Spotlight for Career Services Professionals, April 25, 2012
Spotlight for Recruiting Professionals, April 25, 2012
When engaging college students in the virtual world, employers can greatly enhance—or greatly damage—their relationships with these job candidates, simply by the type of experience an employer provides.
Gerry Crispin, co-founder of staffing strategy consulting firm CareerXroads, recently spoke about the importance of the candidate experience when engaging students in the virtual world during a NACE Face2Face event hosted by Ernst & Young in New York City. Crispin offered six rules for employers to implement:
- Know the value of your candidates. You can and should measure the return on making a better quality hire tied to providing a great candidate experience, as well as the cost of resentment for providing a bad experience.
- Walk in your candidates’ shoes by learning firsthand what they go through when applying for jobs. Research Crispin cited shows that 53 percent of recruiters have applied to their own jobs, but only 7 percent of employers have “mystery shopped.”
- Listen to your job seekers at every stage of the hiring process. For example, ask candidates for feedback when they research, when they apply, and so on.
- Ask candidates about their communication preferences and then use the media they prefer. Can candidates use mobile phones to do anything during the application process? Can they check their resume status, chat with a recruiter, or navigate to your firm’s mobile-enabled career site?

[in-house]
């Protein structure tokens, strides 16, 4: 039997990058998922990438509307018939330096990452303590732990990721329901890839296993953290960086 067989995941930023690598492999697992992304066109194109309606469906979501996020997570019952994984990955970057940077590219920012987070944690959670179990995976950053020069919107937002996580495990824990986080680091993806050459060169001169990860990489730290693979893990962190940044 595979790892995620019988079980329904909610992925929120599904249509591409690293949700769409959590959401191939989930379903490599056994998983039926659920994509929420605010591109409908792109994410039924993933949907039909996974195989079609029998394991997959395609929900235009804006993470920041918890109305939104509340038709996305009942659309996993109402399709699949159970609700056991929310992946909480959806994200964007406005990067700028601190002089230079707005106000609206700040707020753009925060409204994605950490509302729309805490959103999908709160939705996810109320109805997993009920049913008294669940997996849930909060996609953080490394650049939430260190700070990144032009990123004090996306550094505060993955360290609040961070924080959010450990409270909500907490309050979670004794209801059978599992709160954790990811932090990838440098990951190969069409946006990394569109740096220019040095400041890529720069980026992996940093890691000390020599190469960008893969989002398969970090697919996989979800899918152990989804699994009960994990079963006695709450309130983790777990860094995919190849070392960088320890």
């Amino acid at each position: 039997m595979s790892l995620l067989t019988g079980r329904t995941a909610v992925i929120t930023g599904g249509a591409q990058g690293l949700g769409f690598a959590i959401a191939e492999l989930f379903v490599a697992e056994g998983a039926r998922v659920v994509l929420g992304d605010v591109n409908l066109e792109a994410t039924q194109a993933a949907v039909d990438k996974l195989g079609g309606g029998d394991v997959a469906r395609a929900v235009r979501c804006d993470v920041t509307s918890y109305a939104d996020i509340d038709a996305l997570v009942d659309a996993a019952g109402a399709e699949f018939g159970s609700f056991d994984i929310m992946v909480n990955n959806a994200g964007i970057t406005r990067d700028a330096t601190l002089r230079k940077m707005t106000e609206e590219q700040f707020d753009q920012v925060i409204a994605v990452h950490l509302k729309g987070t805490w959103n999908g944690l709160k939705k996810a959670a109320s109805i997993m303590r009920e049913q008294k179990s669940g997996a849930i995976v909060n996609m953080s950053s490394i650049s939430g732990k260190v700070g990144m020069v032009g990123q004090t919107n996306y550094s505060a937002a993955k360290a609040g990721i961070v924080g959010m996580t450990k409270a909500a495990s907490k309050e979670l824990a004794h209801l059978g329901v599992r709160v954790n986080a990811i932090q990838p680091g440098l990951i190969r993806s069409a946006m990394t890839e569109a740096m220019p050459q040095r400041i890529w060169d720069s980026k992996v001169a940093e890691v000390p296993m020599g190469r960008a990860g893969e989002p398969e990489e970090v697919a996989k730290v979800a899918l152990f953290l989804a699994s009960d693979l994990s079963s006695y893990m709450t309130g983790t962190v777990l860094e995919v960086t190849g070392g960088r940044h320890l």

- Answer candidate’s questions truthfully. They might ask how frequently the position comes open or what happened to the last person in the open position. Make sure to provide this insight as best as you can.
- Deliver what you promised during the application process.
Following Crispin’s presentation, breakout groups comprised of mixes of employer and college members discussed key topic areas. Employer members offered several tips to their colleagues, including:
- Having “lunch and learns” with career center staff and key faculty members so they can hear firsthand about an organization’s opportunities while the employer strengthens its brand.
- Strengthening campus partnerships to learn the best ways to market to students and reach student organizations with students that fit their recruiting profiles.
- Using campus connections to overcome the turnover of student group leadership.
- Conducting webinars for job candidates between offers and acceptances to keep them engaged with the organization.
College members detailed efforts to become more efficient and effective by:
- Shortening career counseling sessions from 60 to 30 minutes.
- Eliminating poorly rated seminars.
- Breaking down in-person events on aspects of the job search into short videos or podcasts so students can access them when and where they want.
- Adding fresh perspectives and content to the career center website by enlisting employers to serve as guest bloggers.
- Having a diversity advisory board made up of students.
For more information about NACE’s Face2Face events, see www.naceweb.org/face2face/.